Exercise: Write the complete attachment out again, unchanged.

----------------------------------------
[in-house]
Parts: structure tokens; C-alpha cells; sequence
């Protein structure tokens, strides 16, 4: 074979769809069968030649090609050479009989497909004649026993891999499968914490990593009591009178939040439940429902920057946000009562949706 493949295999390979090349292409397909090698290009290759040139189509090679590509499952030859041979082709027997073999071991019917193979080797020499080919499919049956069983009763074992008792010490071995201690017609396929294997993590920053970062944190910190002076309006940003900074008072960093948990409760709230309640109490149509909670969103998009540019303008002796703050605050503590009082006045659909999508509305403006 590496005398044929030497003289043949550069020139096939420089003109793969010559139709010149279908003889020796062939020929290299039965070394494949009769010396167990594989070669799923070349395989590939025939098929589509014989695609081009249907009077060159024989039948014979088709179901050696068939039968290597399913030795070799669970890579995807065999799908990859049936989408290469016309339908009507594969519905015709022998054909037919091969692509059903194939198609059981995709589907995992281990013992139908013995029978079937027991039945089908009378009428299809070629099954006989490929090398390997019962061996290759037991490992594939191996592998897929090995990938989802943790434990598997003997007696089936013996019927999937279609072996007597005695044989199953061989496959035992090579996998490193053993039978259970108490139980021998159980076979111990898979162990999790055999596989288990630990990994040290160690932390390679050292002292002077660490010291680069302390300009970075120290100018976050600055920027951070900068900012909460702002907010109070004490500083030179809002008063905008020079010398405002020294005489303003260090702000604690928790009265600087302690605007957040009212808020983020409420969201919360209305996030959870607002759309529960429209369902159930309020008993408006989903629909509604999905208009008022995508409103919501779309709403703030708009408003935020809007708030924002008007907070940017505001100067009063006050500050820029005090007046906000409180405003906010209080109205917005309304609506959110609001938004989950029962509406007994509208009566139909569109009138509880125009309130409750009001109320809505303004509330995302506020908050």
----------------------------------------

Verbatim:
[in-house]
Parts: structure tokens; C-alpha cells; sequence
């Protein structure tokens, strides 16, 4: 074979769809069968030649090609050479009989497909004649026993891999499968914490990593009591009178939040439940429902920057946000009562949706 493949295999390979090349292409397909090698290009290759040139189509090679590509499952030859041979082709027997073999071991019917193979080797020499080919499919049956069983009763074992008792010490071995201690017609396929294997993590920053970062944190910190002076309006940003900074008072960093948990409760709230309640109490149509909670969103998009540019303008002796703050605050503590009082006045659909999508509305403006 590496005398044929030497003289043949550069020139096939420089003109793969010559139709010149279908003889020796062939020929290299039965070394494949009769010396167990594989070669799923070349395989590939025939098929589509014989695609081009249907009077060159024989039948014979088709179901050696068939039968290597399913030795070799669970890579995807065999799908990859049936989408290469016309339908009507594969519905015709022998054909037919091969692509059903194939198609059981995709589907995992281990013992139908013995029978079937027991039945089908009378009428299809070629099954006989490929090398390997019962061996290759037991490992594939191996592998897929090995990938989802943790434990598997003997007696089936013996019927999937279609072996007597005695044989199953061989496959035992090579996998490193053993039978259970108490139980021998159980076979111990898979162990999790055999596989288990630990990994040290160690932390390679050292002292002077660490010291680069302390300009970075120290100018976050600055920027951070900068900012909460702002907010109070004490500083030179809002008063905008020079010398405002020294005489303003260090702000604690928790009265600087302690605007957040009212808020983020409420969201919360209305996030959870607002759309529960429209369902159930309020008993408006989903629909509604999905208009008022995508409103919501779309709403703030708009408003935020809007708030924002008007907070940017505001100067009063006050500050820029005090007046906000409180405003906010209080109205917005309304609506959110609001938004989950029962509406007994509208009566139909569109009138509880125009309130409750009001109320809505303004509330995302506020908050």